WASHINGTON — Attorney General William P. Barr has assigned the top federal prosecutor in Connecticut to examine the origins of the Russia investigation, according to two people familiar with the matter, a move that President Trump has long called for but that could anger law enforcement officials who insist that scrutiny of the Trump campaign was lawful.
John H. Durham, the United States attorney in Connecticut, has a history of serving as a special prosecutor investigating potential wrongdoing among national security officials, including the F.B.I.’s ties to a crime boss in Boston and accusations of C.I.A. abuses of detainees.
His inquiry is the third known investigation focused on the opening of an F.B.I. counterintelligence investigation during the 2016 presidential campaign into possible ties between Russia’s election interference and Trump associates.
The department’s inspector general, Michael E. Horowitz, is separately examining investigators’ use of wiretap applications and informants and whether any political bias against Mr. Trump influenced investigative decisions. And John W. Huber, the United States attorney in Utah, has been reviewing aspects of the Russia investigation. His findings have not been announced.
Additionally on Capitol Hill, Senator Lindsey Graham, Republican of South Carolina and chairman of the Senate Judiciary Committee, has said he, too, intends to review aspects of law enforcement’s work in the coming months. And Republicans conducted their own inquiries when they controlled the House, including publicizing details of the F.B.I.’s wiretap use.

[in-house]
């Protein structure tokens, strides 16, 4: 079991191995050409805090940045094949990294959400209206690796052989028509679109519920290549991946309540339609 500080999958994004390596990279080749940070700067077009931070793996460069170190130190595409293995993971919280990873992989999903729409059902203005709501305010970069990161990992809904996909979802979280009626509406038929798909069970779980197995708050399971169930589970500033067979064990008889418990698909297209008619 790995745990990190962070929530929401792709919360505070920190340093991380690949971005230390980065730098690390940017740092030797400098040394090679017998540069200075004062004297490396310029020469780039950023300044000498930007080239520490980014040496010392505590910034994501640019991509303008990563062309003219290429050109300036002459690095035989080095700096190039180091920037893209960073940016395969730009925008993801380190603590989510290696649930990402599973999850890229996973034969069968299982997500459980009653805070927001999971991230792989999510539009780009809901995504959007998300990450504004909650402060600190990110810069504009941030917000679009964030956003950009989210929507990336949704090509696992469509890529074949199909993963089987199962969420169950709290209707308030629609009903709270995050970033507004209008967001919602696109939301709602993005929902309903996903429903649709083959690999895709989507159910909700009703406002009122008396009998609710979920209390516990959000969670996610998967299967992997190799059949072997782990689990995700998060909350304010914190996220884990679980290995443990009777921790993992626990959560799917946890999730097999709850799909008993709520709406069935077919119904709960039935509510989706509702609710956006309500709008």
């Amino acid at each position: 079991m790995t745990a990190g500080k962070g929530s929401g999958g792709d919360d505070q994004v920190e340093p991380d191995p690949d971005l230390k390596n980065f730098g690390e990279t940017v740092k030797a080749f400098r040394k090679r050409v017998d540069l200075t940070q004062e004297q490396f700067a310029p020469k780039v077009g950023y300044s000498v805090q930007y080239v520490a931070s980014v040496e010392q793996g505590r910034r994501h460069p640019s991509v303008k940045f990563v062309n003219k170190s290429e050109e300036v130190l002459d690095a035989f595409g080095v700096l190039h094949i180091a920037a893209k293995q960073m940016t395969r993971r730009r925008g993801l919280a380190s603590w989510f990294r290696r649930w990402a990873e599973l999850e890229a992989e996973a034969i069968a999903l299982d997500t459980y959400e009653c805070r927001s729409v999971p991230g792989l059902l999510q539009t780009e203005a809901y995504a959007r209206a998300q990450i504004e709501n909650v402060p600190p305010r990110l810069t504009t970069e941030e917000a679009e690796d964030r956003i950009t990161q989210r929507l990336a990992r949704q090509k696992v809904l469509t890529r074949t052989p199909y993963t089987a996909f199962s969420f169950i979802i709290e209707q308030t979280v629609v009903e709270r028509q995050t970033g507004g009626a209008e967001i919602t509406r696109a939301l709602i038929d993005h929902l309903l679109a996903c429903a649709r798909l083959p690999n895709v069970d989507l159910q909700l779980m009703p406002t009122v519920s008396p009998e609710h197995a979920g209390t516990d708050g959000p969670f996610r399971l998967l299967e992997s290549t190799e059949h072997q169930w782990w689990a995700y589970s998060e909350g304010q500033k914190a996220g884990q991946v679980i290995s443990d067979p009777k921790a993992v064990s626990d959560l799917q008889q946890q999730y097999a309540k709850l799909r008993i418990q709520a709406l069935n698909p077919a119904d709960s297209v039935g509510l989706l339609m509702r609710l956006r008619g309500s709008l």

Thomas Carson, a spokesman for Mr. Durham’s office, declined to comment, as did a spokeswoman for the Justice Department. “I do have people in the department helping me review the activities over the summer of 2016,” Mr. Barr said in congressional testimony on May 1, without elaborating.
Mr. Durham, who was nominated by Mr. Trump in 2017 and has been a Justice Department lawyer since 1982, has conducted special investigations under administrations of both parties. Attorney General Janet Reno asked Mr. Durham in 1999 to investigate the F.B.I.’s handling of a notorious informant: the organized crime leader James (Whitey) Bulger.
In 2008, Attorney General Michael B. Mukasey assigned Mr. Durham to investigate the C.I.A.’s destruction of videotapes in 2005 showing the torture of terrorism suspects. A year later, Attorney General Eric H. Holder Jr. expanded Mr. Durham’s mandate to also examine whether the agency broke any laws in its abuses of detainees in its custody.
Mr. Barr has signaled his concerns about the Russia investigation during congressional testimony, particularly the surveillance of Trump associates. “I think spying did occur,” he said. “The question is whether it was adequately predicated. And I’m not suggesting that it wasn’t adequately predicated. But I need to explore that.”
His use of the term “spying” to describe court-authorized surveillance aimed at understanding a foreign government’s interference in the election touched off criticism that he was echoing politically charged accusations by Mr. Trump and his Republican allies that the F.B.I. unfairly targeted the Trump campaign.
Last week, the F.B.I. director, Christopher A. Wray, defended the bureau, saying he was unaware of any illegal surveillance and refused to call agents’ work “spying.” Former F.B.I. and Justice Department officials have defended the genesis of the investigation, saying it was properly predicated.
Yet Mr. Durham’s role — essentially giving him a special assignment but no special powers — also appeared aimed at sidestepping the rare appointment of another special counsel like Robert S. Mueller III, a role that allows greater day-to-day independence.
Mr. Trump and House Republicans have long pushed senior Justice Department officials to appoint one to investigate the president’s perceived political enemies and why Mr. Trump’s associates were under surveillance.